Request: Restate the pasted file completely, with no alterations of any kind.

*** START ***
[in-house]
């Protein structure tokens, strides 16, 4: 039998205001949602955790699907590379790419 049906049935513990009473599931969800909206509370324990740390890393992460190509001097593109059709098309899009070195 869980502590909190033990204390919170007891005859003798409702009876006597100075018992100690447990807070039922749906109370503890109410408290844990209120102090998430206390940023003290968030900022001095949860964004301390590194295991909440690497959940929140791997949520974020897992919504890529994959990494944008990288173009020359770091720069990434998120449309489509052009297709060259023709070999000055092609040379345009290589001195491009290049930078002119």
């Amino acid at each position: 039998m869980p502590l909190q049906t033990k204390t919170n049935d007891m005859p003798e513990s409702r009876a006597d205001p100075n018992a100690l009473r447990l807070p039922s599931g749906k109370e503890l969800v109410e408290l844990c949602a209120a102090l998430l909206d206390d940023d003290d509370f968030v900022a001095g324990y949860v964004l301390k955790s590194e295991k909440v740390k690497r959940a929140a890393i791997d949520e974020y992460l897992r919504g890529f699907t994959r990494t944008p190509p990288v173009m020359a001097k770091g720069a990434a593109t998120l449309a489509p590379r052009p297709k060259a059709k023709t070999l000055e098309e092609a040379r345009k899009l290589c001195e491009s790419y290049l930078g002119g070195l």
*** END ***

[in-house]
């Protein structure tokens, strides 16, 4: 039998205001949602955790699907590379790419 049906049935513990009473599931969800909206509370324990740390890393992460190509001097593109059709098309899009070195 869980502590909190033990204390919170007891005859003798409702009876006597100075018992100690447990807070039922749906109370503890109410408290844990209120102090998430206390940023003290968030900022001095949860964004301390590194295991909440690497959940929140791997949520974020897992919504890529994959990494944008990288173009020359770091720069990434998120449309489509052009297709060259023709070999000055092609040379345009290589001195491009290049930078002119």
């Amino acid at each position: 039998m869980p502590l909190q049906t033990k204390t919170n049935d007891m005859p003798e513990s409702r009876a006597d205001p100075n018992a100690l009473r447990l807070p039922s599931g749906k109370e503890l969800v109410e408290l844990c949602a209120a102090l998430l909206d206390d940023d003290d509370f968030v900022a001095g324990y949860v964004l301390k955790s590194e295991k909440v740390k690497r959940a929140a890393i791997d949520e974020y992460l897992r919504g890529f699907t994959r990494t944008p190509p990288v173009m020359a001097k770091g720069a990434a593109t998120l449309a489509p590379r052009p297709k060259a059709k023709t070999l000055e098309e092609a040379r345009k899009l290589c001195e491009s790419y290049l930078g002119g070195l």